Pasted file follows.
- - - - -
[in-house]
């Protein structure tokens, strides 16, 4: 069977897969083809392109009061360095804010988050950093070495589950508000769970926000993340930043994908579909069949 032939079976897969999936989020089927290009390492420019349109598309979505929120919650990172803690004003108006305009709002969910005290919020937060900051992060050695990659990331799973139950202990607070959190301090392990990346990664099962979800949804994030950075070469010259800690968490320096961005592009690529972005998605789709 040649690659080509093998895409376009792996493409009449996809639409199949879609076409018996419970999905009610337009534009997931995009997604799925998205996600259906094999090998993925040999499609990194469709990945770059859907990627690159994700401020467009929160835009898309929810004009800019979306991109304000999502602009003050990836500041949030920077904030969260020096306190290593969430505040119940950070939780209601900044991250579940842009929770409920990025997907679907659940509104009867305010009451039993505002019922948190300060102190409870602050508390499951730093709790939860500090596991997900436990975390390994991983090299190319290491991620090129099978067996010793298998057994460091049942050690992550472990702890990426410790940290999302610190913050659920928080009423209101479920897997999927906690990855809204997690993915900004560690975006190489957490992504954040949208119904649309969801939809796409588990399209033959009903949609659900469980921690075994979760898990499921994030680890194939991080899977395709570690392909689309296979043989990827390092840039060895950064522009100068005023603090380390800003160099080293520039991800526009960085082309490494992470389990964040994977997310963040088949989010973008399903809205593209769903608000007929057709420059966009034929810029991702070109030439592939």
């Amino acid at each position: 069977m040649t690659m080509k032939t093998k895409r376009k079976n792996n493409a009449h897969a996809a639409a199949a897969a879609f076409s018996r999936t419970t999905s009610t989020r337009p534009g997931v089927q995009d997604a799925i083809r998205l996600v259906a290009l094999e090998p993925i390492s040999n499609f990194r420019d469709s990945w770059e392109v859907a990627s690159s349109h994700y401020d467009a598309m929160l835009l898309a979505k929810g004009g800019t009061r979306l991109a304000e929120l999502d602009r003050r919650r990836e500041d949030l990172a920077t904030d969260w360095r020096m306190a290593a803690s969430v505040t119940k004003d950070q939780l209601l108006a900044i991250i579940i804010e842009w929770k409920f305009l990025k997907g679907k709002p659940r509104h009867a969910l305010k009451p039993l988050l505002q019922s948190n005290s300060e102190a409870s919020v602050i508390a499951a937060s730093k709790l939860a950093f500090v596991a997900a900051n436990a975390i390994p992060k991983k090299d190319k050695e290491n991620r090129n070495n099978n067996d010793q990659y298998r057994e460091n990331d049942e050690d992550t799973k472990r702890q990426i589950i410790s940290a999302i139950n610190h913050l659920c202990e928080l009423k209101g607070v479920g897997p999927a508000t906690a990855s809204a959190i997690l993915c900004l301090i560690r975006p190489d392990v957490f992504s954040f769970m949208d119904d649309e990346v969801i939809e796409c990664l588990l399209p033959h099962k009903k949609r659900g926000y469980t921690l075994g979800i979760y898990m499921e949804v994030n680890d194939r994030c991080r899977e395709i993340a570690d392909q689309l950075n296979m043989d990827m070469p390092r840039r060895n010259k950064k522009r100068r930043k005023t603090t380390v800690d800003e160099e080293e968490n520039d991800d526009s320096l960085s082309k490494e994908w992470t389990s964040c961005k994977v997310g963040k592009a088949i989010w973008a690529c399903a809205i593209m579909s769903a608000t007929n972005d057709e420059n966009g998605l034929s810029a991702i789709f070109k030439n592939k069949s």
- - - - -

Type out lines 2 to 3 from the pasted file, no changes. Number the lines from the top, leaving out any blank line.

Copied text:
């Protein structure tokens, strides 16, 4: 069977897969083809392109009061360095804010988050950093070495589950508000769970926000993340930043994908579909069949 032939079976897969999936989020089927290009390492420019349109598309979505929120919650990172803690004003108006305009709002969910005290919020937060900051992060050695990659990331799973139950202990607070959190301090392990990346990664099962979800949804994030950075070469010259800690968490320096961005592009690529972005998605789709 040649690659080509093998895409376009792996493409009449996809639409199949879609076409018996419970999905009610337009534009997931995009997604799925998205996600259906094999090998993925040999499609990194469709990945770059859907990627690159994700401020467009929160835009898309929810004009800019979306991109304000999502602009003050990836500041949030920077904030969260020096306190290593969430505040119940950070939780209601900044991250579940842009929770409920990025997907679907659940509104009867305010009451039993505002019922948190300060102190409870602050508390499951730093709790939860500090596991997900436990975390390994991983090299190319290491991620090129099978067996010793298998057994460091049942050690992550472990702890990426410790940290999302610190913050659920928080009423209101479920897997999927906690990855809204997690993915900004560690975006190489957490992504954040949208119904649309969801939809796409588990399209033959009903949609659900469980921690075994979760898990499921994030680890194939991080899977395709570690392909689309296979043989990827390092840039060895950064522009100068005023603090380390800003160099080293520039991800526009960085082309490494992470389990964040994977997310963040088949989010973008399903809205593209769903608000007929057709420059966009034929810029991702070109030439592939």
């Amino acid at each position: 069977m040649t690659m080509k032939t093998k895409r376009k079976n792996n493409a009449h897969a996809a639409a199949a897969a879609f076409s018996r999936t419970t999905s009610t989020r337009p534009g997931v089927q995009d997604a799925i083809r998205l996600v259906a290009l094999e090998p993925i390492s040999n499609f990194r420019d469709s990945w770059e392109v859907a990627s690159s349109h994700y401020d467009a598309m929160l835009l898309a979505k929810g004009g800019t009061r979306l991109a304000e929120l999502d602009r003050r919650r990836e500041d949030l990172a920077t904030d969260w360095r020096m306190a290593a803690s969430v505040t119940k004003d950070q939780l209601l108006a900044i991250i579940i804010e842009w929770k409920f305009l990025k997907g679907k709002p659940r509104h009867a969910l305010k009451p039993l988050l505002q019922s948190n005290s300060e102190a409870s919020v602050i508390a499951a937060s730093k709790l939860a950093f500090v596991a997900a900051n436990a975390i390994p992060k991983k090299d190319k050695e290491n991620r090129n070495n099978n067996d010793q990659y298998r057994e460091n990331d049942e050690d992550t799973k472990r702890q990426i589950i410790s940290a999302i139950n610190h913050l659920c202990e928080l009423k209101g607070v479920g897997p999927a508000t906690a990855s809204a959190i997690l993915c900004l301090i560690r975006p190489d392990v957490f992504s954040f769970m949208d119904d649309e990346v969801i939809e796409c990664l588990l399209p033959h099962k009903k949609r659900g926000y469980t921690l075994g979800i979760y898990m499921e949804v994030n680890d194939r994030c991080r899977e395709i993340a570690d392909q689309l950075n296979m043989d990827m070469p390092r840039r060895n010259k950064k522009r100068r930043k005023t603090t380390v800690d800003e160099e080293e968490n520039d991800d526009s320096l960085s082309k490494e994908w992470t389990s964040c961005k994977v997310g963040k592009a088949i989010w973008a690529c399903a809205i593209m579909s769903a608000t007929n972005d057709e420059n966009g998605l034929s810029a991702i789709f070109k030439n592939k069949s």